The Effects of Parental Marital Status, Just World Beliefs, and Parental Conflict on Trust in Intimate Heterosexual Relationships
The effects of divorce on trust in intimate heterosexual relationships were investigated using a sample of 478 college students (156 males, 322 females). Subjects were asked to respond to scenarios and questionnaires assessing parental marital status, just world beliefs, parental conflict, and trust. Attitudes toward divorce and common problems were also assessed. digital.library.unt.edu/ark:/67531/metadc277792/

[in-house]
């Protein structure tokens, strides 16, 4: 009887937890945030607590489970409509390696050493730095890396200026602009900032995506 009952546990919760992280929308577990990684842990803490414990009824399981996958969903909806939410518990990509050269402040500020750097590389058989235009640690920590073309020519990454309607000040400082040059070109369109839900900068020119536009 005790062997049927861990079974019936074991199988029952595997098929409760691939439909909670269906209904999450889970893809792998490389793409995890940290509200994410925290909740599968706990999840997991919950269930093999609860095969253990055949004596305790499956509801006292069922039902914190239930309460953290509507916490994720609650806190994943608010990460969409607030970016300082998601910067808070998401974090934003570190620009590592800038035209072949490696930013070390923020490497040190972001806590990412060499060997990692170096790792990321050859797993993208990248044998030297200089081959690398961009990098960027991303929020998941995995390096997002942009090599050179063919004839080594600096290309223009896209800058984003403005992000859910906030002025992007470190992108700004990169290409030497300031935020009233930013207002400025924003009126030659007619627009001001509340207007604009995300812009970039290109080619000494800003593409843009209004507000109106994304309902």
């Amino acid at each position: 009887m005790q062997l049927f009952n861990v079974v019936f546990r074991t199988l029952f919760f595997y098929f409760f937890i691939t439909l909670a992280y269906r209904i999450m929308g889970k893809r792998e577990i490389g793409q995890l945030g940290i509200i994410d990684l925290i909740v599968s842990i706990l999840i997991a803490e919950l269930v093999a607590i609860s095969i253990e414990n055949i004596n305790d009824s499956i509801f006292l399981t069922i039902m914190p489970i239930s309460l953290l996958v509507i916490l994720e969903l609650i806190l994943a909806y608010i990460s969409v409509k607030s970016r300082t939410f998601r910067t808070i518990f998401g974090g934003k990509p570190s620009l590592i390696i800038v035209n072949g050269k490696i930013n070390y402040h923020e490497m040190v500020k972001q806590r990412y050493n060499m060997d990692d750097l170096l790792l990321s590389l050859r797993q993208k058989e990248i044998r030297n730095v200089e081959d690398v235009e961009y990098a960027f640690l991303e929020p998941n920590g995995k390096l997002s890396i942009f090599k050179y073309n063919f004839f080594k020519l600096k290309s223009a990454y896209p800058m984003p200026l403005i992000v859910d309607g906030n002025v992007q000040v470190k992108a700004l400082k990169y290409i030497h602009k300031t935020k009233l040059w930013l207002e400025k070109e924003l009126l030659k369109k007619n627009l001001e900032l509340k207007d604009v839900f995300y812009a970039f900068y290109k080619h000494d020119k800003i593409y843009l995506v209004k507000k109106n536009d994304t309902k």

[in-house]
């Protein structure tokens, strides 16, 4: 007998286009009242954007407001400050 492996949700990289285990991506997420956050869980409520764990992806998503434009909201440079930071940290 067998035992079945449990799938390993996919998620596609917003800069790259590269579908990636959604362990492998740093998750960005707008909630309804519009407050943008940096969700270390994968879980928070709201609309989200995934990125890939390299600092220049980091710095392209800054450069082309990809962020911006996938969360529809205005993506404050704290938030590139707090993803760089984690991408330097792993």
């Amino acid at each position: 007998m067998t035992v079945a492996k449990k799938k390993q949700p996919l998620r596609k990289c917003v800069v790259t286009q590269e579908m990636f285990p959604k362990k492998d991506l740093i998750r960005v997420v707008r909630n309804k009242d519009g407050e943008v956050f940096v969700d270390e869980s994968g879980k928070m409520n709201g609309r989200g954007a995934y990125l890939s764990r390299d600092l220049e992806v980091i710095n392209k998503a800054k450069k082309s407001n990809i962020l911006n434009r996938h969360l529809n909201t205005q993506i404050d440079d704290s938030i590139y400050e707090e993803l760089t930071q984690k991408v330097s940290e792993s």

Perceptions of Social Support among Children with Attention Deficit Hyperactivity Disorder, Pre- and Post-Parent Training